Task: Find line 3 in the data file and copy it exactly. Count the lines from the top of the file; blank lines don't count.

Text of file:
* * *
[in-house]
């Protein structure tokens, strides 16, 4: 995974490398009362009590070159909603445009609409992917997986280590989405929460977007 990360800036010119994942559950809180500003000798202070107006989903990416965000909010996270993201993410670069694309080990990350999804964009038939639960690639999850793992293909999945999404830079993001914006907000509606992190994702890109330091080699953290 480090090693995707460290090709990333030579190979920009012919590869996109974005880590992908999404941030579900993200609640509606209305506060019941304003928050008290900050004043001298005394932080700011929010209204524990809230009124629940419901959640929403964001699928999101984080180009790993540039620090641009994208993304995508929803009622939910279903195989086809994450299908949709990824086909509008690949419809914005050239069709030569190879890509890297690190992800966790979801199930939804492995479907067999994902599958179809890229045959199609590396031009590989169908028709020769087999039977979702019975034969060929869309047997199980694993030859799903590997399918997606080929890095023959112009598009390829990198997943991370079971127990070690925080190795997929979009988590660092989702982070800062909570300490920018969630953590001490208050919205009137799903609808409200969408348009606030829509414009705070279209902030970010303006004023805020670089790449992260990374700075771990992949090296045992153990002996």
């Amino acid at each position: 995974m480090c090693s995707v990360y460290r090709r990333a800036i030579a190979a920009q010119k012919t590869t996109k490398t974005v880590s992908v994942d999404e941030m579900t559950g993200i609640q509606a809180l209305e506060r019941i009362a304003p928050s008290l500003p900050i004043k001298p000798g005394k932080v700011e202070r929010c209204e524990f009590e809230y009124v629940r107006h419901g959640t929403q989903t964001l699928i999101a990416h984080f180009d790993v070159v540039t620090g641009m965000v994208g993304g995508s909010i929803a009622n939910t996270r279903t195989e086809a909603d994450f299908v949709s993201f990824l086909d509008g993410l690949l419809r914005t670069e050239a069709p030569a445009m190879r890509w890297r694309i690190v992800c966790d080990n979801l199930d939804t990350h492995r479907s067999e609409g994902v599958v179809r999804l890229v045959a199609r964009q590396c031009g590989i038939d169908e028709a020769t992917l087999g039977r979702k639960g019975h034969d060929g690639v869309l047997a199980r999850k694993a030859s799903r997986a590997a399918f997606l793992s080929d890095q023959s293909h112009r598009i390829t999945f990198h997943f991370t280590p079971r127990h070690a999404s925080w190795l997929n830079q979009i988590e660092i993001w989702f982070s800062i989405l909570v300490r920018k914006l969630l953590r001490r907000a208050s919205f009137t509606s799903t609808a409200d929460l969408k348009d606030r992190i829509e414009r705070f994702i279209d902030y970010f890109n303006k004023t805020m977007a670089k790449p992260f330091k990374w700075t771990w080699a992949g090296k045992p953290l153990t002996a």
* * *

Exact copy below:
């Amino acid at each position: 995974m480090c090693s995707v990360y460290r090709r990333a800036i030579a190979a920009q010119k012919t590869t996109k490398t974005v880590s992908v994942d999404e941030m579900t559950g993200i609640q509606a809180l209305e506060r019941i009362a304003p928050s008290l500003p900050i004043k001298p000798g005394k932080v700011e202070r929010c209204e524990f009590e809230y009124v629940r107006h419901g959640t929403q989903t964001l699928i999101a990416h984080f180009d790993v070159v540039t620090g641009m965000v994208g993304g995508s909010i929803a009622n939910t996270r279903t195989e086809a909603d994450f299908v949709s993201f990824l086909d509008g993410l690949l419809r914005t670069e050239a069709p030569a445009m190879r890509w890297r694309i690190v992800c966790d080990n979801l199930d939804t990350h492995r479907s067999e609409g994902v599958v179809r999804l890229v045959a199609r964009q590396c031009g590989i038939d169908e028709a020769t992917l087999g039977r979702k639960g019975h034969d060929g690639v869309l047997a199980r999850k694993a030859s799903r997986a590997a399918f997606l793992s080929d890095q023959s293909h112009r598009i390829t999945f990198h997943f991370t280590p079971r127990h070690a999404s925080w190795l997929n830079q979009i988590e660092i993001w989702f982070s800062i989405l909570v300490r920018k914006l969630l953590r001490r907000a208050s919205f009137t509606s799903t609808a409200d929460l969408k348009d606030r992190i829509e414009r705070f994702i279209d902030y970010f890109n303006k004023t805020m977007a670089k790449p992260f330091k990374w700075t771990w080699a992949g090296k045992p953290l153990t002996a």